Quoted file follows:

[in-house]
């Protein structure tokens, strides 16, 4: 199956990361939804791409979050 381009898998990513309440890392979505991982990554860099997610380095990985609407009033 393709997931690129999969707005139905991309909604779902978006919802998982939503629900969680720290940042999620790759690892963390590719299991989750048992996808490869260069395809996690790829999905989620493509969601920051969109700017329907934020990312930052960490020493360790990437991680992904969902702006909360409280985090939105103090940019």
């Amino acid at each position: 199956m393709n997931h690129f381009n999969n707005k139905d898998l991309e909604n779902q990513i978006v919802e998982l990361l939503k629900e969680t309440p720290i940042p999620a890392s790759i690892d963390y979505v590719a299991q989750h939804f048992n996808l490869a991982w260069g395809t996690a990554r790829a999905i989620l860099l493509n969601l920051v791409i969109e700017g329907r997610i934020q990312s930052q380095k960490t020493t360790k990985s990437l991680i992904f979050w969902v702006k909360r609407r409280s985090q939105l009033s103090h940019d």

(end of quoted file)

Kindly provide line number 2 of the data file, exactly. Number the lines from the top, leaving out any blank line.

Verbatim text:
């Protein structure tokens, strides 16, 4: 199956990361939804791409979050 381009898998990513309440890392979505991982990554860099997610380095990985609407009033 393709997931690129999969707005139905991309909604779902978006919802998982939503629900969680720290940042999620790759690892963390590719299991989750048992996808490869260069395809996690790829999905989620493509969601920051969109700017329907934020990312930052960490020493360790990437991680992904969902702006909360409280985090939105103090940019």